- The Washington Times - Wednesday, May 11, 2005

It’s one of those gut-wrenching moments that small-business owners dread: One of your key employees says she’s quitting.

You might be able to get her to change her mind, depending on how flexible you can or want to be — and how carefully and considerately you deal with her. It might be possible to reverse a decision that even the employee believes is set in stone.

When Rachel Imison, one of Lou Hoffmann’s vice presidents, told him she was leaving, he took steps to keep her that might seem extraordinary, offering a three-month leave of absence to give her time to think things over, and then fashioning a job that would give her a more flexible schedule.

“It was good business to do that,” said Mr. Hoffman, chief executive officer of the Hoffman Agency, a San Jose-Calif. public relations firm. “She’s terrific and it’s not just the tangible performance, but the intangible performance — leadership, she understands the culture, she perpetuates the culture.”

If you really want to keep a valuable worker, you must react quickly and let the employee know you really don’t want him or her to leave, said Leigh Branham, a human resources consultant in Overland Park, Kan.

“When you have someone critical come and resign, it can hurt your business immediately,” said Mr. Branham, author of “The 7 Hidden Reasons Employees Leave.” “You want to convey the message, ‘This is a big deal. We value you.’”

Mr. Branham says business owners who are serious about retaining an employee should drop what they are doing and deal with the situation right away — canceling meetings if necessary, or driving out to see the employee if he or she works at another location.

The next step is to start a dialogue to determine all the reasons behind the planned departure — “more money” is likely to be a cover for more painful reasons or to avoid a confrontation. It’s better to do this fact-finding in a separate conversation, said Paul Sarvadi, chairman and CEO of Administaff, a Houston-based human resources firm.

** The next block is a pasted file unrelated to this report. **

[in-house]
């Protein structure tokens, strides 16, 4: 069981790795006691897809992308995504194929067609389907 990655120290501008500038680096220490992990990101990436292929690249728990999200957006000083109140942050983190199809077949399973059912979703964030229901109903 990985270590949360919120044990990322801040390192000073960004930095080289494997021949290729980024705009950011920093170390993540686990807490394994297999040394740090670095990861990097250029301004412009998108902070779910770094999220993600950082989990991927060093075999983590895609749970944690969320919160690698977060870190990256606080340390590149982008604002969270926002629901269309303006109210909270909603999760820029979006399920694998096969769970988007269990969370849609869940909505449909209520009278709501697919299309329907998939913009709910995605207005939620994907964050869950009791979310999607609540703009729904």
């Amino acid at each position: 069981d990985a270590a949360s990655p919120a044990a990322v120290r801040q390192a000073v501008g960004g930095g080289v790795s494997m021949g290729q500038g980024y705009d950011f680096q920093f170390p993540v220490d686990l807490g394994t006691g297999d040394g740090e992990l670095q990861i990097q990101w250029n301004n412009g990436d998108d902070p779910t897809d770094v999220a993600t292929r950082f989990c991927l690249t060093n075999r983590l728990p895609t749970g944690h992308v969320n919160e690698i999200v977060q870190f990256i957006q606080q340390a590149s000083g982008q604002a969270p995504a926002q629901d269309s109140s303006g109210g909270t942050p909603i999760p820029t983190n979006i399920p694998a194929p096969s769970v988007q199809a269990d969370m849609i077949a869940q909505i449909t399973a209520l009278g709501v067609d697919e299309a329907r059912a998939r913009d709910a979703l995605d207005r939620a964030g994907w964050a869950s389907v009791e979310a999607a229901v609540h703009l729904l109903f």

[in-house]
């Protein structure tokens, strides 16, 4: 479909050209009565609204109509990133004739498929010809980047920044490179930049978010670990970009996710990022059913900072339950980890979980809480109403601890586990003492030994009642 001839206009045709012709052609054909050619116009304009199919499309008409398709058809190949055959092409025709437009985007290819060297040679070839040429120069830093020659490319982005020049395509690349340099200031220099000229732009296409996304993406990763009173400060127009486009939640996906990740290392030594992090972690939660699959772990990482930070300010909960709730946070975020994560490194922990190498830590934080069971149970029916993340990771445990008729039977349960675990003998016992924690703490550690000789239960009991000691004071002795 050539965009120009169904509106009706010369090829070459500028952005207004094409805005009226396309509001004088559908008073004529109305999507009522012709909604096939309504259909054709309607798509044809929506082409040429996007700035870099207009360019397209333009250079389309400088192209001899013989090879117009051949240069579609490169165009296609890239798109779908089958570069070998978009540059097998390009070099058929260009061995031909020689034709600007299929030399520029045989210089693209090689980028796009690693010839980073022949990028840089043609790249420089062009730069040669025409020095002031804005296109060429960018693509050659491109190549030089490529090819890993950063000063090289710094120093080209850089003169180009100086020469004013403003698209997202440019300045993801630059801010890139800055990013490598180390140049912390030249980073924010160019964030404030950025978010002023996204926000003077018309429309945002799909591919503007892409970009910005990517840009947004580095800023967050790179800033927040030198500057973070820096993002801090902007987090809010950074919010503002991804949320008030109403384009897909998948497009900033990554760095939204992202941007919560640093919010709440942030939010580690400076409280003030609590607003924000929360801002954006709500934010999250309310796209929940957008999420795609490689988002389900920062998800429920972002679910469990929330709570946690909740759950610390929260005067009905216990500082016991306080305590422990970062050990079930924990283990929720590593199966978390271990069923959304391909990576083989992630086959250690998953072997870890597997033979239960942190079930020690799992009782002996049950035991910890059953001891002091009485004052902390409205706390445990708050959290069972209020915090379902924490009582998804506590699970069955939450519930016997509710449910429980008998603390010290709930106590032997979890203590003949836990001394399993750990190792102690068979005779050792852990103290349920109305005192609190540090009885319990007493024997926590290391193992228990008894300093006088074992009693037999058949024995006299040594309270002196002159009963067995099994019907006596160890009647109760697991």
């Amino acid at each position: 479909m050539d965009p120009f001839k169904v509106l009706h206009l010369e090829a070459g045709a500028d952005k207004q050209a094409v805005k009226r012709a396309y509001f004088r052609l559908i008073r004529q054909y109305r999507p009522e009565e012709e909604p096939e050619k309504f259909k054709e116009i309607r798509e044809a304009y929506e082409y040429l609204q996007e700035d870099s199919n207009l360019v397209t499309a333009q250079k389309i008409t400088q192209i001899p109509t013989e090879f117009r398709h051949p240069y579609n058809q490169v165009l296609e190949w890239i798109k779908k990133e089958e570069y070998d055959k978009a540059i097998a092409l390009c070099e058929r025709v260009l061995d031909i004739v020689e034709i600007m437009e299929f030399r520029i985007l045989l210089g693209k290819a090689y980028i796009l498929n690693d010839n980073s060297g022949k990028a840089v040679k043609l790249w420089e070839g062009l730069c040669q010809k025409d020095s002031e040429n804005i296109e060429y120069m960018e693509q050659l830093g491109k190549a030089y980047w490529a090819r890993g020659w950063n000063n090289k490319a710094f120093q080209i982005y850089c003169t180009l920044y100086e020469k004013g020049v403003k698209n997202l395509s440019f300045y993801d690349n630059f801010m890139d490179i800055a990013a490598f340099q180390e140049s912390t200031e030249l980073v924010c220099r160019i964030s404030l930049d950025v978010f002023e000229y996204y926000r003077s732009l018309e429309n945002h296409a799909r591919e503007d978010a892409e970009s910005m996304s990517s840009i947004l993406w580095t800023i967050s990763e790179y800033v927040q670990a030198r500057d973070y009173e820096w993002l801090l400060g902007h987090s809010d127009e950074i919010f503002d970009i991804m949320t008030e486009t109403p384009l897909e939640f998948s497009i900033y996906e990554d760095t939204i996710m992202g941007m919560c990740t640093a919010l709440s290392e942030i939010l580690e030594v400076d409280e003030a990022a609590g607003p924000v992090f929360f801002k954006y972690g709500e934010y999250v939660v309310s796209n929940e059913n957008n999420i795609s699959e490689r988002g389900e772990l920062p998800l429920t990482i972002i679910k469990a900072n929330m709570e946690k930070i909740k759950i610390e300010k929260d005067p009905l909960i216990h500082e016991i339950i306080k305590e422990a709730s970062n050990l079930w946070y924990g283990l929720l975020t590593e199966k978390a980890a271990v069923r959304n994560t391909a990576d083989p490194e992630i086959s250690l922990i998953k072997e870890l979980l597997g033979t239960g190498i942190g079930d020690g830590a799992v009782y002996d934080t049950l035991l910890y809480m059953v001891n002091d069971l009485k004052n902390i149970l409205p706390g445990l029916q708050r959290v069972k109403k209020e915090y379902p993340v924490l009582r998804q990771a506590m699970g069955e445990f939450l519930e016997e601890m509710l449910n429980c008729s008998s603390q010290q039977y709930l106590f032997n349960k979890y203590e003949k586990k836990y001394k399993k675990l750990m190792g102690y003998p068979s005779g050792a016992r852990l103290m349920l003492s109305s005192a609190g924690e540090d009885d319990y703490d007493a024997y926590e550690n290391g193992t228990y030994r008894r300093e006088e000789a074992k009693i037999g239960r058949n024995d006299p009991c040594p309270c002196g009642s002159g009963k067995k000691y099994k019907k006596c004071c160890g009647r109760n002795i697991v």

A discussion the next day, or a few days later, will give you some time to recover from your first emotional reaction, whether it was anxiety, fear, anger or all three. It will also give you time to do what Mr. Sarvadi calls “the analytics,” evaluating whether you absolutely must keep this worker, or whether your business will be fine without him or her, despite the need to hire and train someone new.

When you do have the conversation, chances are it will include some things that are hard to hear — maybe one of your managers is alienating your employees. Maybe you are the problem — maybe you didn’t make your employee feel appreciated enough. Maybe the workload is too much and the employee is burned out. Maybe you are not giving the worker enough responsibility.

If you want to keep the employee, you have to be sincere if you agree to make changes he or she asks for.

“If you promise to change a specific situation in a very specific way, that’ll be convincing,” Mr. Branham said. “But if there’s something you promise to do and it doesn’t start happening immediately, you’re going to lose them.”

You also have to get the employee excited about working for you again. “You have to rekindle what was once there,” Mr. Sarvadi said.

In the case of Miss Imison, Mr. Hoffman’s employee, there wasn’t a situation that had to be corrected. “She really felt like it was time, and she wasn’t satisfied in the job,” Mr. Hoffman said.

But he said, “we began having discussions so I could understand what was going to work for her and what was important.” That led to the leave of absence and her eventual return; she’s been back on the job for nearly six months now.

Joyce Gioia also made some big changes to bring back an employee who left for purely personal reasons, moving to California, far away from Miss Gioia’s management consulting firm in Greensboro, N.C. Miss Gioia asked the employee to work part time, using the company’s virtual network.

“She is able to sit in California and work with our system as if she were sitting in our offices in Greensboro,” said Miss Gioia, president of the Herman Group.

The arrangement is worth it because “she’s great, she’s wonderful,” Miss Gioia said.

Of course, there are many cases in which it’s impossible to persuade an employee to stay. But there is still something to be gained from trying.

Your discussions with the employee can tell you “things that need to be done to prevent that from happening again,” Mr. Sarvadi said. “Look at it from an objective information-gathering point of view.”

ASSOCIATED PRESS

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